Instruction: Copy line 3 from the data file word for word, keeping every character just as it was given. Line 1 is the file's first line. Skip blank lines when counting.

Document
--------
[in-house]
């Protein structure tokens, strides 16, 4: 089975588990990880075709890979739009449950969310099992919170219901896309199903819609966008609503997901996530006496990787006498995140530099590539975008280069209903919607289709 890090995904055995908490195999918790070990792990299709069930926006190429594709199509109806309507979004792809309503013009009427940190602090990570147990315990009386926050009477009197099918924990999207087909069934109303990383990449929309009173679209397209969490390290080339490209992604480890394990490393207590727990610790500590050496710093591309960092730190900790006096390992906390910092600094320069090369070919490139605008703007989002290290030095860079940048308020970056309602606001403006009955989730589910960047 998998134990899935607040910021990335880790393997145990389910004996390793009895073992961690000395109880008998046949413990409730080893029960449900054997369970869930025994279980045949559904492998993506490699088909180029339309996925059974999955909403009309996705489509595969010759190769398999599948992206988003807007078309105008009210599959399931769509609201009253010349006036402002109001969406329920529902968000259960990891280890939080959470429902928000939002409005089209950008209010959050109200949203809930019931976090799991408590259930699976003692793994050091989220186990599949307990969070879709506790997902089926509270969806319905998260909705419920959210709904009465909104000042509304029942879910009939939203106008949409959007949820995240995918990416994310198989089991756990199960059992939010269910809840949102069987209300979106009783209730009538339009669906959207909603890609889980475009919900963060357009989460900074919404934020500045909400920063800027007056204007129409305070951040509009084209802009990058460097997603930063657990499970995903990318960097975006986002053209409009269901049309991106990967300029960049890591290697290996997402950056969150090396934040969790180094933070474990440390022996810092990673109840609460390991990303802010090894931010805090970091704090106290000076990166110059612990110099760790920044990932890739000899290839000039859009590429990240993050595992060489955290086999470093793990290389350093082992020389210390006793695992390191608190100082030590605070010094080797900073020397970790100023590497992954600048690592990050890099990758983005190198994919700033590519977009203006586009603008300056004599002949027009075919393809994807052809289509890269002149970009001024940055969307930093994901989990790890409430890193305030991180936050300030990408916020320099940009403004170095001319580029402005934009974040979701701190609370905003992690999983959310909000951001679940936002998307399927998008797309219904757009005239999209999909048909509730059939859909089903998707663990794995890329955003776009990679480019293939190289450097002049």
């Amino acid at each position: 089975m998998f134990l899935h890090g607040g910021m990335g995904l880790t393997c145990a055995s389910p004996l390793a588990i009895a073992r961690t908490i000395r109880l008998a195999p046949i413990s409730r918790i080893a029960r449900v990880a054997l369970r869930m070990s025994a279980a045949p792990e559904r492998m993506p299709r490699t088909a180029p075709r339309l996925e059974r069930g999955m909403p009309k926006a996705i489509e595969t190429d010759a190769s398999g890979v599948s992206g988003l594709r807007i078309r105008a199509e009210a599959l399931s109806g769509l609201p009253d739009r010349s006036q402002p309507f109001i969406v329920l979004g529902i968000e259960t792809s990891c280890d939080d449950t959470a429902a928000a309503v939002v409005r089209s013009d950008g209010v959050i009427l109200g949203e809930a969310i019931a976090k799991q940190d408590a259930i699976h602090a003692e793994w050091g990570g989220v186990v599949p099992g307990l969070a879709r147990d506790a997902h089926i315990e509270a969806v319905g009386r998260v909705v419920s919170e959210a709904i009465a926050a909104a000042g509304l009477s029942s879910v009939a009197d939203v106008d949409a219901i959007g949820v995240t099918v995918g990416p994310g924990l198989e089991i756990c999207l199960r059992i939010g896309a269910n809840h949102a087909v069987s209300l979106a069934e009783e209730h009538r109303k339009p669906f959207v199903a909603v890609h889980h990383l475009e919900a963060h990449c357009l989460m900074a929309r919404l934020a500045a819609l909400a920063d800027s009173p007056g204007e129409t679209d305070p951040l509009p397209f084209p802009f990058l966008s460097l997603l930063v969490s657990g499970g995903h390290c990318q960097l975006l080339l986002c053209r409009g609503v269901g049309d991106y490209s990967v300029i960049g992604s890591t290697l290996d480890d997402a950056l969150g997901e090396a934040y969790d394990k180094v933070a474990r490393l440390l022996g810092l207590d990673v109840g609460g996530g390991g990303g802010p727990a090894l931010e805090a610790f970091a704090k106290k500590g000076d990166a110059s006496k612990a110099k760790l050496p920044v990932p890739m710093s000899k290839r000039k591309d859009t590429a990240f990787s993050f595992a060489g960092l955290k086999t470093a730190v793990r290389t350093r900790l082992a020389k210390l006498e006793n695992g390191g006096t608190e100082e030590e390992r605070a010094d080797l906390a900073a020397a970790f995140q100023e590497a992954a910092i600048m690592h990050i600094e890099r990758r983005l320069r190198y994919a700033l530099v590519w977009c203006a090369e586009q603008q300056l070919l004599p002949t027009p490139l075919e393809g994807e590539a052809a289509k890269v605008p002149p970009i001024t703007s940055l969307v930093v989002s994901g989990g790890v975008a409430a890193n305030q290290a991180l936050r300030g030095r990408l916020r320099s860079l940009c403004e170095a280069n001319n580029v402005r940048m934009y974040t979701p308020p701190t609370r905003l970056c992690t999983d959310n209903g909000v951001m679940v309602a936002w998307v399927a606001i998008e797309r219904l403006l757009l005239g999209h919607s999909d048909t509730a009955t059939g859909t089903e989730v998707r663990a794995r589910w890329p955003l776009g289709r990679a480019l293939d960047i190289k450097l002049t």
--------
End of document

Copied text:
């Amino acid at each position: 089975m998998f134990l899935h890090g607040g910021m990335g995904l880790t393997c145990a055995s389910p004996l390793a588990i009895a073992r961690t908490i000395r109880l008998a195999p046949i413990s409730r918790i080893a029960r449900v990880a054997l369970r869930m070990s025994a279980a045949p792990e559904r492998m993506p299709r490699t088909a180029p075709r339309l996925e059974r069930g999955m909403p009309k926006a996705i489509e595969t190429d010759a190769s398999g890979v599948s992206g988003l594709r807007i078309r105008a199509e009210a599959l399931s109806g769509l609201p009253d739009r010349s006036q402002p309507f109001i969406v329920l979004g529902i968000e259960t792809s990891c280890d939080d449950t959470a429902a928000a309503v939002v409005r089209s013009d950008g209010v959050i009427l109200g949203e809930a969310i019931a976090k799991q940190d408590a259930i699976h602090a003692e793994w050091g990570g989220v186990v599949p099992g307990l969070a879709r147990d506790a997902h089926i315990e509270a969806v319905g009386r998260v909705v419920s919170e959210a709904i009465a926050a909104a000042g509304l009477s029942s879910v009939a009197d939203v106008d949409a219901i959007g949820v995240t099918v995918g990416p994310g924990l198989e089991i756990c999207l199960r059992i939010g896309a269910n809840h949102a087909v069987s209300l979106a069934e009783e209730h009538r109303k339009p669906f959207v199903a909603v890609h889980h990383l475009e919900a963060h990449c357009l989460m900074a929309r919404l934020a500045a819609l909400a920063d800027s009173p007056g204007e129409t679209d305070p951040l509009p397209f084209p802009f990058l966008s460097l997603l930063v969490s657990g499970g995903h390290c990318q960097l975006l080339l986002c053209r409009g609503v269901g049309d991106y490209s990967v300029i960049g992604s890591t290697l290996d480890d997402a950056l969150g997901e090396a934040y969790d394990k180094v933070a474990r490393l440390l022996g810092l207590d990673v109840g609460g996530g390991g990303g802010p727990a090894l931010e805090a610790f970091a704090k106290k500590g000076d990166a110059s006496k612990a110099k760790l050496p920044v990932p890739m710093s000899k290839r000039k591309d859009t590429a990240f990787s993050f595992a060489g960092l955290k086999t470093a730190v793990r290389t350093r900790l082992a020389k210390l006498e006793n695992g390191g006096t608190e100082e030590e390992r605070a010094d080797l906390a900073a020397a970790f995140q100023e590497a992954a910092i600048m690592h990050i600094e890099r990758r983005l320069r190198y994919a700033l530099v590519w977009c203006a090369e586009q603008q300056l070919l004599p002949t027009p490139l075919e393809g994807e590539a052809a289509k890269v605008p002149p970009i001024t703007s940055l969307v930093v989002s994901g989990g790890v975008a409430a890193n305030q290290a991180l936050r300030g030095r990408l916020r320099s860079l940009c403004e170095a280069n001319n580029v402005r940048m934009y974040t979701p308020p701190t609370r905003l970056c992690t999983d959310n209903g909000v951001m679940v309602a936002w998307v399927a606001i998008e797309r219904l403006l757009l005239g999209h919607s999909d048909t509730a009955t059939g859909t089903e989730v998707r663990a794995r589910w890329p955003l776009g289709r990679a480019l293939d960047i190289k450097l002049t």